If you happened to read my A Quiet Place Part II review this spring, you might remember that it was the first movie I saw back in a theater for more than a year after COVID hit, and I ended up having a deeply emotional response to getting back to my old film-screening routine.
Since I’m headed on a holiday vacation soon, Spider-Man: No Way Home will be the last 2021 movie I experienced in a theater. And I’m so glad that something about this year ended on a high note.
Critics often debate whether it’s easier to write a review for a film that you love, or a film that you hate. I’m not sure there’s a much of a difference for me, but one thing I do know is that it’s definitely tough to love a film and then not be able to say hardly anything substantial about it in your review because you’ll ruin what makes it special. Such is the case with No Way Home, which exceeded every single one of my expectations, but did so because it held so many surprises and twists. My experience would’ve been compromised had I known about them beforehand, so rest assured you’ll find no spoilers here.
That’s why part of me just wants to say: If you’re a Spider-Man fan and are completely caught up on all things Spidey, then you’re going to freak out during this movie. As in, you’re going to lose your mind. It’s that good, and it’s that rewarding for mega-fans. A lot of its power will be lost for anyone who’s not up to speed, so if that’s you, I would hold off watching No Way Home until you can remedy that situation. (You can actually catch up on all previous Spider-Man films at Redbox!)
Here’s what I can say without giving anything away: Due to the events of Spider-Man: Far from Home, the world now knows that Spider-Man is Peter Parker (Tom Holland). However, that big reveal ends up causing a lot of trouble for not only Parker, but also his girlfriend MJ (Zendaya), his best friend Ned (Jacob Batalon), his Aunt May (Marisa Tomei), and basically everyone else in his life.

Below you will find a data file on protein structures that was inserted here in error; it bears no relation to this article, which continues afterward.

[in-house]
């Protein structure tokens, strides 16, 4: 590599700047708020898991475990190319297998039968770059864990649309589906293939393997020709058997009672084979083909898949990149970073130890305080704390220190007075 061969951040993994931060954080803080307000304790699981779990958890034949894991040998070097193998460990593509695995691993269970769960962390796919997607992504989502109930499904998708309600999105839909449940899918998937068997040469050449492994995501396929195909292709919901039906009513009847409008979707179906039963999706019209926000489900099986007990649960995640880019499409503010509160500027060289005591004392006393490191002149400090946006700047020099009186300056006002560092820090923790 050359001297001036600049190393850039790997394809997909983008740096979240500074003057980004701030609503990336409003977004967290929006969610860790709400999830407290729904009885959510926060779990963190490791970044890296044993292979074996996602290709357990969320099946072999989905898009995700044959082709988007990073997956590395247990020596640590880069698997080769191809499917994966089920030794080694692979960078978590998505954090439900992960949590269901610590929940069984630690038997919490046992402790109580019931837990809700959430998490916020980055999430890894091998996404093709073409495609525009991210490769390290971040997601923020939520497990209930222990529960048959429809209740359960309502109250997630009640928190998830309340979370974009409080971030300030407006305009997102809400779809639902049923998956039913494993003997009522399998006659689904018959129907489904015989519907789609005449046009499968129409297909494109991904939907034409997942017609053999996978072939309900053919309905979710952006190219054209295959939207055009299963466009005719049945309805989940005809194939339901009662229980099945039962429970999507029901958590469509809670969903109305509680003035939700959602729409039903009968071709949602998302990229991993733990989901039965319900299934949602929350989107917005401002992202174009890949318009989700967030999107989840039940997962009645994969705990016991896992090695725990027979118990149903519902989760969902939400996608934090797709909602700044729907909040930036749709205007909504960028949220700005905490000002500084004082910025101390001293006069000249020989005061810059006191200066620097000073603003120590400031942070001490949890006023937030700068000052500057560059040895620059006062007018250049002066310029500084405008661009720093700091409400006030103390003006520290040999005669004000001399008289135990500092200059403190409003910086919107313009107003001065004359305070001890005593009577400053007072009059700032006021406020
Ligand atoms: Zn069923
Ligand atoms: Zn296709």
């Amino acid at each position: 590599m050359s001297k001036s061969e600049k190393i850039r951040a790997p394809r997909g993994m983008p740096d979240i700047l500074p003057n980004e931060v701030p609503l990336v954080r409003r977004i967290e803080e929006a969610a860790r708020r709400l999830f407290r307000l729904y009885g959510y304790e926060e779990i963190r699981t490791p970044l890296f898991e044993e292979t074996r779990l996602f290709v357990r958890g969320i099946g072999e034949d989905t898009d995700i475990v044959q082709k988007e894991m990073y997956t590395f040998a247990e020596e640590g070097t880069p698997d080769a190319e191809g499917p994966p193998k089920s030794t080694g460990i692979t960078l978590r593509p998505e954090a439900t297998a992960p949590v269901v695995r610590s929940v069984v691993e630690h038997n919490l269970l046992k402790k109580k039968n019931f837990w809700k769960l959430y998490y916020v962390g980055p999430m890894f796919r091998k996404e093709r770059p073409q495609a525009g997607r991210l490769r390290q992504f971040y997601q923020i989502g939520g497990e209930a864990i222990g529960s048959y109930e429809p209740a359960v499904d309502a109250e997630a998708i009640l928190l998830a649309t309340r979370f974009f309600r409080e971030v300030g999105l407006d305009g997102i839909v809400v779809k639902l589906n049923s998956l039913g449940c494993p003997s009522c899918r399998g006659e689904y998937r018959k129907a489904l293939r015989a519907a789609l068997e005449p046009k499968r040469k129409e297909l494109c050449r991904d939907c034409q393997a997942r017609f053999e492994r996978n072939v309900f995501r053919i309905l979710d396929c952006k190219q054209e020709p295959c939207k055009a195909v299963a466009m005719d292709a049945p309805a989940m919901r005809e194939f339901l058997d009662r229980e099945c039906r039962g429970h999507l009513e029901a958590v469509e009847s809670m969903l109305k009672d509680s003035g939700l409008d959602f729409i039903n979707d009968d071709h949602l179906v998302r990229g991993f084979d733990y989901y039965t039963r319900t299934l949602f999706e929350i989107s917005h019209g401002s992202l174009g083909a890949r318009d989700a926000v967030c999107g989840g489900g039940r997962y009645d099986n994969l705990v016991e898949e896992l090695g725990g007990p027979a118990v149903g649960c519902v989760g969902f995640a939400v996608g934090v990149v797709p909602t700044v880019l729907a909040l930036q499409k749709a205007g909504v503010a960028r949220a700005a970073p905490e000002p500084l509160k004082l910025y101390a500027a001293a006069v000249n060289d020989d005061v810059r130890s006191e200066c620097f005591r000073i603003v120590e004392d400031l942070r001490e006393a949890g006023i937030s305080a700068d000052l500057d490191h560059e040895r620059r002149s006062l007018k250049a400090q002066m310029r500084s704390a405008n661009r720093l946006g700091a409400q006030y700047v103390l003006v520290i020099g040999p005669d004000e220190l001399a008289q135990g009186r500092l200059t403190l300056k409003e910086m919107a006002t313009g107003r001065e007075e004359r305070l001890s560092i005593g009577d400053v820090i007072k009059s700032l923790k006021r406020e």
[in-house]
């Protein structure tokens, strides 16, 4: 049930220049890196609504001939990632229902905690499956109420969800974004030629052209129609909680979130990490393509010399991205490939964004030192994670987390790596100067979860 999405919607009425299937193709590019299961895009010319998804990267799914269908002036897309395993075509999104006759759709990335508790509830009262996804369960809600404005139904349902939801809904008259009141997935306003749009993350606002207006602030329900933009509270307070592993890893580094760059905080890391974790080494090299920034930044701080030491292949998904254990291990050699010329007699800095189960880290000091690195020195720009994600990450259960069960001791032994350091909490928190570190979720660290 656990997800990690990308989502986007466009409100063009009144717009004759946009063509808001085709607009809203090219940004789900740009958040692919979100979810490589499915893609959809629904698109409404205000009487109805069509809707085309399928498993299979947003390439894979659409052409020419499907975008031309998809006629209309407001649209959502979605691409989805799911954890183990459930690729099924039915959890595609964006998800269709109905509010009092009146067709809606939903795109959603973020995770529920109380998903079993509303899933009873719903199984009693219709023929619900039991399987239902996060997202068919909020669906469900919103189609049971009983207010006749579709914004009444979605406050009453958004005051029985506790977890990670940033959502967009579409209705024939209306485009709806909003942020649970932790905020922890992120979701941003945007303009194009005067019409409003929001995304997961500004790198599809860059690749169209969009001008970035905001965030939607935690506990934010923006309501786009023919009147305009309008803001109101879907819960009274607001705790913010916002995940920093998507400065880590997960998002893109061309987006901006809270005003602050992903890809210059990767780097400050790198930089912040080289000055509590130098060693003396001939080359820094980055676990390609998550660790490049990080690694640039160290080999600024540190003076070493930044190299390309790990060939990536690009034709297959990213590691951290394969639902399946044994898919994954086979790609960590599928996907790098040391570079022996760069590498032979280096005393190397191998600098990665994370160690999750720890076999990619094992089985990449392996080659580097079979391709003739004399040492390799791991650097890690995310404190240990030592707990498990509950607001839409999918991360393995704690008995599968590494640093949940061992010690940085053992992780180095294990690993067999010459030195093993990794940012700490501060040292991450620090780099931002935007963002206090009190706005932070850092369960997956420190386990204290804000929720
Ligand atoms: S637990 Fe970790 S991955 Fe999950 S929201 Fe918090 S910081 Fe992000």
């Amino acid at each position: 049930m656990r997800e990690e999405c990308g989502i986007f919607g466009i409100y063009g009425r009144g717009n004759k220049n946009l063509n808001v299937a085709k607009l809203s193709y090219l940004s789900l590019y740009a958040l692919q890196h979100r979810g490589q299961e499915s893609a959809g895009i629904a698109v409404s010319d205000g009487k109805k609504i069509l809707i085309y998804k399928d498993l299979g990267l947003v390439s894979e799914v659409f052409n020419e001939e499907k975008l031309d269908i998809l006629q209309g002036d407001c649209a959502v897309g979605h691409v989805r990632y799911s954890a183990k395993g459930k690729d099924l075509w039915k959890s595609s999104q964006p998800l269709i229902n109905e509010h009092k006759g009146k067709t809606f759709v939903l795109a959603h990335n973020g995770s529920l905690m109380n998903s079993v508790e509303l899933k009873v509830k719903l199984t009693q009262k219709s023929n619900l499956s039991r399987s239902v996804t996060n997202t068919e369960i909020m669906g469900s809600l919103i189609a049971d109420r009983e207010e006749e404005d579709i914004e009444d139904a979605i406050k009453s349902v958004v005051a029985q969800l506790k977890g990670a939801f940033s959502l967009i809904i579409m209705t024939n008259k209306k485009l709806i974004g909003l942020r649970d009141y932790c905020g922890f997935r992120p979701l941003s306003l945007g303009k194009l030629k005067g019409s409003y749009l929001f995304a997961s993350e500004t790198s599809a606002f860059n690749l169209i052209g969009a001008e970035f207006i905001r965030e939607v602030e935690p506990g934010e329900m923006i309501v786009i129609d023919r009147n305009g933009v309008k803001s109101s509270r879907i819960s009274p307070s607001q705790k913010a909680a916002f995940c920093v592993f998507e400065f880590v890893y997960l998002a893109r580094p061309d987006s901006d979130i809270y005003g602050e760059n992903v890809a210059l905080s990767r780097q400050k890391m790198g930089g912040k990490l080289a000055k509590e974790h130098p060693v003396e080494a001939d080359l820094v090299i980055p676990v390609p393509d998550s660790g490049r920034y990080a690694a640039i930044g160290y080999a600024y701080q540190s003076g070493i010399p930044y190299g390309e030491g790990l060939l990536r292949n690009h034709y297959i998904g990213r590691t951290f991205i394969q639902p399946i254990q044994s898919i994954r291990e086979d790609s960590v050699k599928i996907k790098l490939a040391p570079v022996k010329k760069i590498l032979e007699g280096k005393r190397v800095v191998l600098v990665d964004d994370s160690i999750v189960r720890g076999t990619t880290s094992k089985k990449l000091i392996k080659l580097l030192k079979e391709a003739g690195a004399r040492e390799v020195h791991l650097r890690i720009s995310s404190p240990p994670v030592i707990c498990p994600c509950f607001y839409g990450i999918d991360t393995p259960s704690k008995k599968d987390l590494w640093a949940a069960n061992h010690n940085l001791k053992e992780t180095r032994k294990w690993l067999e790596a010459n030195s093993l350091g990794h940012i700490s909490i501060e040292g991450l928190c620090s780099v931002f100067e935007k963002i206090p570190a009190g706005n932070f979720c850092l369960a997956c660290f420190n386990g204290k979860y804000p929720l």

This drives Peter to beg Dr. Strange (Benedict Cumberbatch) to use his mystical powers to find a way to make everyone forget Spider-Man’s identity. Strange reluctantly agrees, but something goes awry with the spell he casts, and the multiverse breaks apart as a result. As in, the faulty magic opens a portal between our universe and other universes that exist parallel to ours, but that might have slight differences. Seeing the multiverse “in action” is mind-bending, let me tell you. It’s like Dr. Strange mixed with Inception mixed with Tenet.
While theit world seems to be melting around them, Peter and Strange fight about how to best undo the mayhem and get everything back to the way it should be. When they can’t agree on a solution, Peter decides to take things into his own hands (webs?) before Strange can act. And from that point forward, boy, does it get interesting.
Holland is the best he’s ever been, giving us every possible emotion over the course of 2.5 hours, and making us laugh—and cry—right along with him. Some others in the film are stellar as well, but I can’t mention them! However, the biggest kudos go to screenwriters Chris McKenna and Erik Sommers, as well as director Jon Watts. All three were involved in Marvel’s other two Spider-Man films, and the amount of Spidey-center history and lore and snappy one-liners they managed to fit into this movie is jaw-dropping. Every time I thought they couldn’t possibly do anything else to amaze me, they topped themselves. Marvel movies are almost always smart, but No Way Home is on a whole other level of complexity and insightfulness and meaning.
Though our cheers and gasps might’ve been a little muffled by masks, I’m so glad I got to end the year with such a fantastic communal movie-watching experience in a theater of big ol’ geeks. With Marvel’s great power comes great responsibility to entertain, and No Way Home did not disappoint.